I don’t like horror movies, and I don’t like B-movies, but I guess I can’t go so far as to say “I wouldn’t watch them if you paid me,” because that’s effectively what happened here. While Shakespeare Behind Bars intrigued me, I dragged my feet a bit on these films, as neither really struck my fancy; having finally sat through both, I’m here to give each one a unfair shake (after all, my professor did suggest that I could at least make use of the films for my blog, although she had in mind the earlier, film-only version).
I’m also going to spoil both films, as I don’t think the plot is really the point. If for some reason you think you might go check these out, please avoid, good sir or madam.
The Masque of the Red Death
Roger Corman, UK, 1964
Viewed on DVD, Aug. 4
Judging by, well, Wikipedia, this flick takes a to-the-point Edgar Allan Poe setpiece allegory about the indifferent rich getting their just deserts at the hands of a personified plague, and drags it out to feature-length with an aimless “seduction” plotline (with an even more marginal and inexplicable subplot about the arguably excessive revenge of a little person, appropriated from yet another Poe story).
The seduction aspect ultimately takes over the film, turning the source material into something of a morbus ex machina rather than the central thrust of the piece. Prince Prospero (a hammy yet engaging Vincent Price), you see, is an honest-to-the-devil Satanist, while his prey, Francesca (a fetching yet grating Jane Asher) is a sincere-if- naive Christian; predictable conflict ensues. The devil worship seems to have been introduced mostly because that’s the kind of thing a horror film’s villain should be into, and it’s hard to tell if Satanism is supposed to be a metaphor for the depravity of the nobility (doubtful, since none of Prospero’s guests are “believers”) or if words like “metaphor” just shouldn’t be used when talking about this film.
Despite the overblown subject matter, the content itself is only really shocking or excessive on one or two occasions, both of them involving Prospero’s scorned mistress, who pitifully tries to plunge herself deeper into Satanism in order to get Prospero to pay attention to her again (mercifully, we are spared the unfortunate spectacle of cat-fighting between her and the heroine, despite some early hints).
The experience is far from painful, but when it comes down to it, you’d only watch this if you were a connoisseur of Roger Corman shlock (don’t laugh; a lecturer at UCR teaches an entire course on Corman!).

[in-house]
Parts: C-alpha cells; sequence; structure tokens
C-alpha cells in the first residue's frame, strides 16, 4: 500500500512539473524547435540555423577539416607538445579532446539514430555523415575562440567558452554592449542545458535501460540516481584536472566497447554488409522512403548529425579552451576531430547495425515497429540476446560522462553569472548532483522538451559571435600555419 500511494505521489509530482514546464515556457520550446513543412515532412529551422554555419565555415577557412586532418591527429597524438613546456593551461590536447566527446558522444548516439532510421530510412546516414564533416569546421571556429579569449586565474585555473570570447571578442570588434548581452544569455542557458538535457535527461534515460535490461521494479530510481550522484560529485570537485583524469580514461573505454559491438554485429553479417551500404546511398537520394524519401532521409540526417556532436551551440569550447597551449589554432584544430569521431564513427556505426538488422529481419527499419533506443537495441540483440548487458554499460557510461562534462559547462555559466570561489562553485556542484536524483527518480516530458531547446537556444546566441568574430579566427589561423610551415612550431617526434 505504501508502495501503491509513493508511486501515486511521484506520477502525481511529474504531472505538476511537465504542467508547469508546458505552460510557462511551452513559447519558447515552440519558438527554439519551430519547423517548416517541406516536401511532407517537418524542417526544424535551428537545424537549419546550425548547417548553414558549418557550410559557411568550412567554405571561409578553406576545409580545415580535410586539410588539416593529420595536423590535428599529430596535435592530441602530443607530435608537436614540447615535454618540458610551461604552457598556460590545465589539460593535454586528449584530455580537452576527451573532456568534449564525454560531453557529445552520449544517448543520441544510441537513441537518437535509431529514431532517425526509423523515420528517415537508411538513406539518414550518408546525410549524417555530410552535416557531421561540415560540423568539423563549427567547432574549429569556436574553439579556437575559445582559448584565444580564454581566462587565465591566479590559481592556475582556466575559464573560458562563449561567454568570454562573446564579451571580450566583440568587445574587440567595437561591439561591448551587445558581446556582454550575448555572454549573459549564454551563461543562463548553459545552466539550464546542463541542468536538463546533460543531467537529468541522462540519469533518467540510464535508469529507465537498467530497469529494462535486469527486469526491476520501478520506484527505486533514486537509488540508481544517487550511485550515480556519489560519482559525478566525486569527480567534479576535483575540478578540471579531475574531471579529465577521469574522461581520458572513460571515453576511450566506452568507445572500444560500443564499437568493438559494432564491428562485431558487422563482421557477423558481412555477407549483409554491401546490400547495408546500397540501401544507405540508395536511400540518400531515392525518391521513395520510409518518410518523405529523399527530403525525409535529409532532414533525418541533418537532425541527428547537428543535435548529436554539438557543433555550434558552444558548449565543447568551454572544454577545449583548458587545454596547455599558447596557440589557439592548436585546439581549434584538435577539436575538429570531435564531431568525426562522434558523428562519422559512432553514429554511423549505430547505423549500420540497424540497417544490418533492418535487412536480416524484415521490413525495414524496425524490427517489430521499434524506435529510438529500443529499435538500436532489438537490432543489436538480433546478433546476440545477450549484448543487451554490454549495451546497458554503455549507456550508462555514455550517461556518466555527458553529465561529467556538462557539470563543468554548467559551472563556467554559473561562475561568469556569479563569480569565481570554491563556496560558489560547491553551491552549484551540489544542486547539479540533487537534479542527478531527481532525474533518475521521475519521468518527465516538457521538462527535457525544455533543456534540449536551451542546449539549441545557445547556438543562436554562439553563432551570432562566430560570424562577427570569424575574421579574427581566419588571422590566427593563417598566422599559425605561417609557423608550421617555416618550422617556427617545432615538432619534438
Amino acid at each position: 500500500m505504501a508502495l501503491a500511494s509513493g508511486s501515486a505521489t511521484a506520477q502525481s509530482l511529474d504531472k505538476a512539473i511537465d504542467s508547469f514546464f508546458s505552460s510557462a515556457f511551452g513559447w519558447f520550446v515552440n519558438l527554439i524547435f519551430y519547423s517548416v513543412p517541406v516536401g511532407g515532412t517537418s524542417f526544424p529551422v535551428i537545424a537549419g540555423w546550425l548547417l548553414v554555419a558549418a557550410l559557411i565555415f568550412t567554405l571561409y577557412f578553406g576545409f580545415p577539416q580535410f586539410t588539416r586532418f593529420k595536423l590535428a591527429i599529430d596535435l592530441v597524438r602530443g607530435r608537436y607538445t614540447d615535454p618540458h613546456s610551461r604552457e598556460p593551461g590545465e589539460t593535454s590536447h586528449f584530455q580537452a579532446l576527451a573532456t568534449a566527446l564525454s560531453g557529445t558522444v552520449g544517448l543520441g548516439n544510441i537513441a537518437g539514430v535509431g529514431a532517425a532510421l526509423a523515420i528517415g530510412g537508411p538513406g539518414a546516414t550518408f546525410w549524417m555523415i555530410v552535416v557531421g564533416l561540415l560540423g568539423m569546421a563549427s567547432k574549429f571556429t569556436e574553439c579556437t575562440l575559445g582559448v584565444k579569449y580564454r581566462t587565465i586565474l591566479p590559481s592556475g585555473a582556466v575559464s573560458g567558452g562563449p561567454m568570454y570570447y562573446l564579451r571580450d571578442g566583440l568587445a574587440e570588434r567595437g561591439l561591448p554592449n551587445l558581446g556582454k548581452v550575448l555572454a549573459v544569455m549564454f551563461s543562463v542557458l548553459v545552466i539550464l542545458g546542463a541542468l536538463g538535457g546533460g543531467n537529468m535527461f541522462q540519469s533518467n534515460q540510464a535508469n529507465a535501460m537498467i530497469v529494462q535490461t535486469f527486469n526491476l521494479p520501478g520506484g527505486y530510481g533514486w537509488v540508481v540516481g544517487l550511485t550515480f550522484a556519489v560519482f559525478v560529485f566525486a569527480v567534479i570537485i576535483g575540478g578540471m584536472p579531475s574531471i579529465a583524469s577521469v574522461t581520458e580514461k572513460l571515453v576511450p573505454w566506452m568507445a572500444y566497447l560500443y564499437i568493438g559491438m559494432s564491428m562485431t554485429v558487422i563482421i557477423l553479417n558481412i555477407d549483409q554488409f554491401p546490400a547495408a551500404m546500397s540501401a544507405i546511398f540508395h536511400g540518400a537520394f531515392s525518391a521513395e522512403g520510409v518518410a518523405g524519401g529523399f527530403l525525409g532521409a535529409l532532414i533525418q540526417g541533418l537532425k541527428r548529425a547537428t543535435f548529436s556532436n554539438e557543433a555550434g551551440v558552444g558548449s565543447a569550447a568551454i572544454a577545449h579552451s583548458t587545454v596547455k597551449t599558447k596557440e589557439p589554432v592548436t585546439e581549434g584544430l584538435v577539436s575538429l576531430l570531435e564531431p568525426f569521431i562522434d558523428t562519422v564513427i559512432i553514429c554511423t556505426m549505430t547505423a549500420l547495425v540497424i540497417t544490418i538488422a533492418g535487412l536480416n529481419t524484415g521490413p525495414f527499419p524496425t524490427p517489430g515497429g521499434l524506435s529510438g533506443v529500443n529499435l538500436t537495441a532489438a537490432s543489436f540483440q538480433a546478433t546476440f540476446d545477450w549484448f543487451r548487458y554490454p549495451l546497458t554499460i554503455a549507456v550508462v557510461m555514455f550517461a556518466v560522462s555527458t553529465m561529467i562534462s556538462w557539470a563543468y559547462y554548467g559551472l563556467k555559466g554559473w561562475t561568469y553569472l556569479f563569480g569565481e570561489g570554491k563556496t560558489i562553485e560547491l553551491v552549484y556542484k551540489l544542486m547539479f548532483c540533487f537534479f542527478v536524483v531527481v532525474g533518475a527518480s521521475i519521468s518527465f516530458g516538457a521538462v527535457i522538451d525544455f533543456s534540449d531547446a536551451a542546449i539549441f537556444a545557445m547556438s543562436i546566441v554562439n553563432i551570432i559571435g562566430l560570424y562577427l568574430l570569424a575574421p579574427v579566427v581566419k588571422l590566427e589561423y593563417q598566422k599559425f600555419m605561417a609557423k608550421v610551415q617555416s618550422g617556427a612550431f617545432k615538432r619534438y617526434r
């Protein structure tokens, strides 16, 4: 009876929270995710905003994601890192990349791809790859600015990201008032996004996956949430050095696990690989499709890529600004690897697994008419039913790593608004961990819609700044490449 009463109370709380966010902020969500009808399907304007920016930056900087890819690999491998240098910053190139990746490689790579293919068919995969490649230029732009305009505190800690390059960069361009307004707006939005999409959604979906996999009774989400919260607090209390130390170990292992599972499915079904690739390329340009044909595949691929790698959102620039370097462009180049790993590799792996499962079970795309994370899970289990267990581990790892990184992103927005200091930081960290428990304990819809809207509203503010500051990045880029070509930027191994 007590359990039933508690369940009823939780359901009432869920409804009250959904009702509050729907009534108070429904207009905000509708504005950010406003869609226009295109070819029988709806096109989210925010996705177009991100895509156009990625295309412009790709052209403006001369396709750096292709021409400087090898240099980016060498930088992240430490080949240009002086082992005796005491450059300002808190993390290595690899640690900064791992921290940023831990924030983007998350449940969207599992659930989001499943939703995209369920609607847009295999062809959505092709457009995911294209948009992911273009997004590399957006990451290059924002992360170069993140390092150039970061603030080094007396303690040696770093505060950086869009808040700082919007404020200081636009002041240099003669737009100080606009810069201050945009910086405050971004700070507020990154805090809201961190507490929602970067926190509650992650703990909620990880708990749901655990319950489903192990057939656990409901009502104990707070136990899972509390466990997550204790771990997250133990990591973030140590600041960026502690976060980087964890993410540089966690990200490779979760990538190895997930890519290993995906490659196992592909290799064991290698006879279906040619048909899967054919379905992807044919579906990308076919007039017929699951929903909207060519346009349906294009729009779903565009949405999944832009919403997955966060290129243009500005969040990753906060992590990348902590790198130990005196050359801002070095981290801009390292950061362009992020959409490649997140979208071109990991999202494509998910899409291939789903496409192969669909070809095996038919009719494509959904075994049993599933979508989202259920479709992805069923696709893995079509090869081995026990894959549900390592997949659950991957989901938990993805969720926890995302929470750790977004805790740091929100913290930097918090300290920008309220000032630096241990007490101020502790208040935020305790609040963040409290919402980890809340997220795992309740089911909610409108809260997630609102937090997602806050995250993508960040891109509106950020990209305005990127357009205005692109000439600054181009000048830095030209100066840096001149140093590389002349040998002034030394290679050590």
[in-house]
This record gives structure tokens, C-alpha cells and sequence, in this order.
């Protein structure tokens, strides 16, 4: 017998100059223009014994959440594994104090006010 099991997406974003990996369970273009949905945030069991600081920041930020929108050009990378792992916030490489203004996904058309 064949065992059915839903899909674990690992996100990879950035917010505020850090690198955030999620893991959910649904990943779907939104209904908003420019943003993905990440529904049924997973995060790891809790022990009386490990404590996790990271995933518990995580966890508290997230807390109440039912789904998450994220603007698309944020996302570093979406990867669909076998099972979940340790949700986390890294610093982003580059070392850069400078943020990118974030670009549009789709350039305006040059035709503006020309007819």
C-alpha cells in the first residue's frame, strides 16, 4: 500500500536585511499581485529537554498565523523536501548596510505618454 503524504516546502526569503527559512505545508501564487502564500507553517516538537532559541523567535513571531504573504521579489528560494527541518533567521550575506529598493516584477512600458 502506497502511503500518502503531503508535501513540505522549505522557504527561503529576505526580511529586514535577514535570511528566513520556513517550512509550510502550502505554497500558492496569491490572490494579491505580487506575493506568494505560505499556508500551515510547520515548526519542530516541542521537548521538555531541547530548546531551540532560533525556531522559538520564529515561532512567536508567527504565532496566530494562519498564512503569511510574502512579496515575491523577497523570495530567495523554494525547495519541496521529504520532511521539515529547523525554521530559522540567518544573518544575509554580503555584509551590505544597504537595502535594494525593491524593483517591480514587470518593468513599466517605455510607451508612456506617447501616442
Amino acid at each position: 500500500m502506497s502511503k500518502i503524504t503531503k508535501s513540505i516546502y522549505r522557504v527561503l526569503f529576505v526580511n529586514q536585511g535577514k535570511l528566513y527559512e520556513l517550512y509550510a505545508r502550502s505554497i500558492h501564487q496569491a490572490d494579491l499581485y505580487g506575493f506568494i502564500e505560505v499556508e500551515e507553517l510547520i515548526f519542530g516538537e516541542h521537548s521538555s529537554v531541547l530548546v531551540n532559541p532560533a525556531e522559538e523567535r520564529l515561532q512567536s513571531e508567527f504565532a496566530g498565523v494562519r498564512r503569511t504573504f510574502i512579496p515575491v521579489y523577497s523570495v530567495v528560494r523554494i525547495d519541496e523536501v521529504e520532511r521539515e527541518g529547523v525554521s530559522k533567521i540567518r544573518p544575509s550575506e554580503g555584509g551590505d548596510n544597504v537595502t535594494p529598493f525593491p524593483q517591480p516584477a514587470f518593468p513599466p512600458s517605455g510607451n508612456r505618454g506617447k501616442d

The Mephisto Waltz
Paul Wendkos, USA, 1971
Viewed on DVD, Aug. 20
And yet, Corman’s film starts to seem fun and exciting in comparison to this lackadaisical, modern-day (for the time) “suspense” film. It strikes me that suspense can go pretty far as an excuse to drag things out, as the premise of the film, namely possession, doesn’t even come to the surface until about a half-hour has passed! What’s interesting is that, just as I was asking “is it over?” on a regular basis, they managed to throw in a few twists that, while not groundbreaking, were at least exponentially cleverer than the incessant build-up we’d seen for most of the movie. The truth is that the filmmakers were not able to create suspense, and although the devil seems to be involved, they didn’t have an actor like Price capable of selling it with a straight face, so it’s just a bit boring (they do soft-pedal the subject to some extent, but they still want to make a show of how twisted the main villain and his daughter are). Since they couldn’t present an interesting villain or maintain effective suspense, they might as well have focused the film around the set of reversals that occur near the end. As it is, they haven’t focused on much of anything! Let’s just say that if you are feeling bored or curious, you will feel more bored and less curious after watching this! I never would have finished it if I wasn’t being paid.
Well, maybe it just sucked because it wasn’t really meant to be a B-movie, but ended up as one anyway (both care under the “Midnite Movies” series of DVDs, two films per release). At least Corman knew what he was making, and deployed the campiness accordingly.